Experiential right view is the penetration of the truth of the teaching in one's own immediate experience. Thus it is also called right view that penetrates the truths (saccapativedha-sammaditthi). This type of right view is aroused by the practice of insight meditation guided by a correct conceptual understanding of the Dhamma. To arrive at direct penetration, one must begin with a correct conceptual grasp of the teaching and transform that grasp from intellectual comprehension to direct perception by cultivating the threefold training in morality, concentration and wisdom. If conceptual right view can be compared to a hand, a hand that grasps the truth by way of concepts, then experiential right view can be compared to an eye — the eye of wisdom that sees directly into the true nature of existence ordinarily hidden from us by our greed, aversion and delusion." ---"The Discourse on Right View", Nanamoli edited and revised by Bikkhu Bodhi.

The first dynamic to be proved is that of identifying the results of acts of renunciation according to the law of cause and effect.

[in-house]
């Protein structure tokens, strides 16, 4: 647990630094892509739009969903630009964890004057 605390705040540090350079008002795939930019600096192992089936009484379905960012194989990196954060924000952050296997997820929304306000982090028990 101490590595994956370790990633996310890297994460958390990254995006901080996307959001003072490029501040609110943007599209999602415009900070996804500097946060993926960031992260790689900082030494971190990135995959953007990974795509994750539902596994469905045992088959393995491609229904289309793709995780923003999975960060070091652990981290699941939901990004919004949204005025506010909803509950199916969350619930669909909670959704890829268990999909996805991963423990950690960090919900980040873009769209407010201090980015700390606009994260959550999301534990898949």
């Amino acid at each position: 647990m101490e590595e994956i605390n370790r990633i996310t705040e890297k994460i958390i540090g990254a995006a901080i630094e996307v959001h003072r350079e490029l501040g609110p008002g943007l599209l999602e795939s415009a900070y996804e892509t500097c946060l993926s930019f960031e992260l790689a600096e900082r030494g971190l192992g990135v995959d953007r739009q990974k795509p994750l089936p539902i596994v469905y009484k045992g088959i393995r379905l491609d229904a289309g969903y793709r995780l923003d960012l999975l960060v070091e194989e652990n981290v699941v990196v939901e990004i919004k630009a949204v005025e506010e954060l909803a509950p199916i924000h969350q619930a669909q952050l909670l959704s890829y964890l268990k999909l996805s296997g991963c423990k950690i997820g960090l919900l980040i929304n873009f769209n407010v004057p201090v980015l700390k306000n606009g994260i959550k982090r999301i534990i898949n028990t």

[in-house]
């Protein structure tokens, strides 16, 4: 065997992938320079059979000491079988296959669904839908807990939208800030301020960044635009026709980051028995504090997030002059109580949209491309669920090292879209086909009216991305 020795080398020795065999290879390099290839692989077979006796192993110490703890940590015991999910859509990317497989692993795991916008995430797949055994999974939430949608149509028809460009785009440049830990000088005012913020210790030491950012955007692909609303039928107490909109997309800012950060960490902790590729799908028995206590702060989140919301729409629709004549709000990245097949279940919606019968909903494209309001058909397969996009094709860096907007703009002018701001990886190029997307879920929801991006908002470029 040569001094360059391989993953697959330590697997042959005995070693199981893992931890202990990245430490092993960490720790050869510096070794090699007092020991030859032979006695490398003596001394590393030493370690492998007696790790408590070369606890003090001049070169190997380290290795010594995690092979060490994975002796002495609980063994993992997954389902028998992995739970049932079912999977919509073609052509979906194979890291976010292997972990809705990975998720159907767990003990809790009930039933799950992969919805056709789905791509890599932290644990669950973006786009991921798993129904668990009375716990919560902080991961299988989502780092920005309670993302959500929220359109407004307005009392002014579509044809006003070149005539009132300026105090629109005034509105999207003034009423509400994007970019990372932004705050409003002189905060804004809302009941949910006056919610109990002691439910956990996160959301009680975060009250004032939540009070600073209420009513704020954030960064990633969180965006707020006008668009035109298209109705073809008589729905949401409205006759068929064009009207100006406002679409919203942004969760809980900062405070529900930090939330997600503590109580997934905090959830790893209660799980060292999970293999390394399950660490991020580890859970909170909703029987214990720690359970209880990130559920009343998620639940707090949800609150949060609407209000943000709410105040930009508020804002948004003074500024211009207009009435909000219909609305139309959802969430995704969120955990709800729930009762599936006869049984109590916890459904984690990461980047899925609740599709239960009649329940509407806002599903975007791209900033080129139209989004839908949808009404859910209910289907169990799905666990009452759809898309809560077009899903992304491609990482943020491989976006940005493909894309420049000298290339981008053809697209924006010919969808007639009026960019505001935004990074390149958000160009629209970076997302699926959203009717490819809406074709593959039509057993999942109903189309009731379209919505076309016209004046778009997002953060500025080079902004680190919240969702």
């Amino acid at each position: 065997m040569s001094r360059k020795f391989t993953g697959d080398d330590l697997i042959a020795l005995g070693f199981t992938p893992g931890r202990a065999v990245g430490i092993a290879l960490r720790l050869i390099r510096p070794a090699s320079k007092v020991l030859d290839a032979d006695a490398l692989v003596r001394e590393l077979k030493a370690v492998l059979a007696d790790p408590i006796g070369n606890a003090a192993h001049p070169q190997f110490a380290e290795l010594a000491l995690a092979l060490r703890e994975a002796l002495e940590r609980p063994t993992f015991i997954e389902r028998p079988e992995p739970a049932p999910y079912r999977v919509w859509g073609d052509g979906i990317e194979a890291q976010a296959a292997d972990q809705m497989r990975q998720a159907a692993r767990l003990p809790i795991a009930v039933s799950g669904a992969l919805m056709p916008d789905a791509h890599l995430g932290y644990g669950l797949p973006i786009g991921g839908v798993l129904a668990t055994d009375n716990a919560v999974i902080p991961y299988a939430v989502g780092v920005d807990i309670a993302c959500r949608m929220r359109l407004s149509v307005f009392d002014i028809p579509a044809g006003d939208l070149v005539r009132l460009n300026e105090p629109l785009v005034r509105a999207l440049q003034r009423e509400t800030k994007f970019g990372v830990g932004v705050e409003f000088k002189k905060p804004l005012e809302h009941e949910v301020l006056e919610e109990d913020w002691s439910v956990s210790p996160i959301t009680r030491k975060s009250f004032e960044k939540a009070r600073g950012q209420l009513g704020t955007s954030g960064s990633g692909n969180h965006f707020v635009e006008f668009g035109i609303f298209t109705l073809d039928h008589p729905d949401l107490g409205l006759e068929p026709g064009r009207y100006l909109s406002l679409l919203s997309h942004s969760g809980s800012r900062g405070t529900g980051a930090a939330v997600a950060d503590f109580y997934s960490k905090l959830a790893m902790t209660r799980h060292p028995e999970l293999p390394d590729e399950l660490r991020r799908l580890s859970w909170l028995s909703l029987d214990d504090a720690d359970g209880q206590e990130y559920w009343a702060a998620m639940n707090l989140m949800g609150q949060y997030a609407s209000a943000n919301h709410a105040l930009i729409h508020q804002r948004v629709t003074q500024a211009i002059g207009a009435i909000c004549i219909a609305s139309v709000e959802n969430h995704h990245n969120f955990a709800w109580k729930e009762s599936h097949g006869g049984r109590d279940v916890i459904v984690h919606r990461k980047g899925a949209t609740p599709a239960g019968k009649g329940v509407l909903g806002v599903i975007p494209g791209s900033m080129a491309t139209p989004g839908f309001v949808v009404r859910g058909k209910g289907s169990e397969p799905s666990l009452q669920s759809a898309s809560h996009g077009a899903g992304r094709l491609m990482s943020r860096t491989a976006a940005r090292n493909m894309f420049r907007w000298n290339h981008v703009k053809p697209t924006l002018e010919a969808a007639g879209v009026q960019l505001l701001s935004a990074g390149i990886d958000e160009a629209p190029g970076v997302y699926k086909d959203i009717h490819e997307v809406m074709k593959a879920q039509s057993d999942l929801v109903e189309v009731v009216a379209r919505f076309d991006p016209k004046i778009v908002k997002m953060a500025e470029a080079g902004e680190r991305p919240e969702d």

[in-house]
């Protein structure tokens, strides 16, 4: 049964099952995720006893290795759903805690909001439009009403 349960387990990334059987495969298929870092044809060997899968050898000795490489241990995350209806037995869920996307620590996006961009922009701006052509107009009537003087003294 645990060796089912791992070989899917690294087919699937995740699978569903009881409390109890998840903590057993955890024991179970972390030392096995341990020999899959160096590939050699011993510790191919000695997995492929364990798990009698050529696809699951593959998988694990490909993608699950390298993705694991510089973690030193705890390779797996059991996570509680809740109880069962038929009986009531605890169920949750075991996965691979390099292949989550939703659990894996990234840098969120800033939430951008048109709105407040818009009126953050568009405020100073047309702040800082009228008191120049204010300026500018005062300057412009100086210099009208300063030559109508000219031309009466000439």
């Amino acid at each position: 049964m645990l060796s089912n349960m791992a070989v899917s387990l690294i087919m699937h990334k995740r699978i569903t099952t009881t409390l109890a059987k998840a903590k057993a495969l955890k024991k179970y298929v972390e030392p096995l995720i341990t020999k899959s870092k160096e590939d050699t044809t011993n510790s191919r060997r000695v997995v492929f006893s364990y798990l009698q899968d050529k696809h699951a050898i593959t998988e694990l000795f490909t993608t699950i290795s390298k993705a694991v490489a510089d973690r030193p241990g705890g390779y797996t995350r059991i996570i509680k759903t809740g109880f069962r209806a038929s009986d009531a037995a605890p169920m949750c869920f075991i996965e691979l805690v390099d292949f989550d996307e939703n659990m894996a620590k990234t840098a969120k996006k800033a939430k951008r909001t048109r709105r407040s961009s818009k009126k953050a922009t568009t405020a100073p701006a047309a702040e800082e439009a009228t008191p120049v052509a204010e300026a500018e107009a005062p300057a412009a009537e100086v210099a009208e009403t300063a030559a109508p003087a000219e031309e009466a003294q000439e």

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Re: How legitimate is S. N. Goenka's method of vipassanā meditation?

Post by retrofuturist » Mon Jan 01, 2018 11:09 pm

Greetings SS,
SilaSamadhi wrote:
Mon Jan 01, 2018 3:11 pm
Is there a different technique I could learn, that will address all 3 foundations?
When you're blessed to know of the Satipatthana Sutta, which the Buddha taught, I'm puzzled by the desire to seek a "technique" which the Buddha didn't teach, which would essentially cover the same ground?

Metta,
Paul. :)
"Do not force others, including children, by any means whatsoever, to adopt your views, whether by authority, threat, money, propaganda, or even education." - Ven. Thich Nhat Hanh

"The uprooting of identity is seen by the noble ones as pleasurable; but this contradicts what the whole world sees." (Snp 3.12)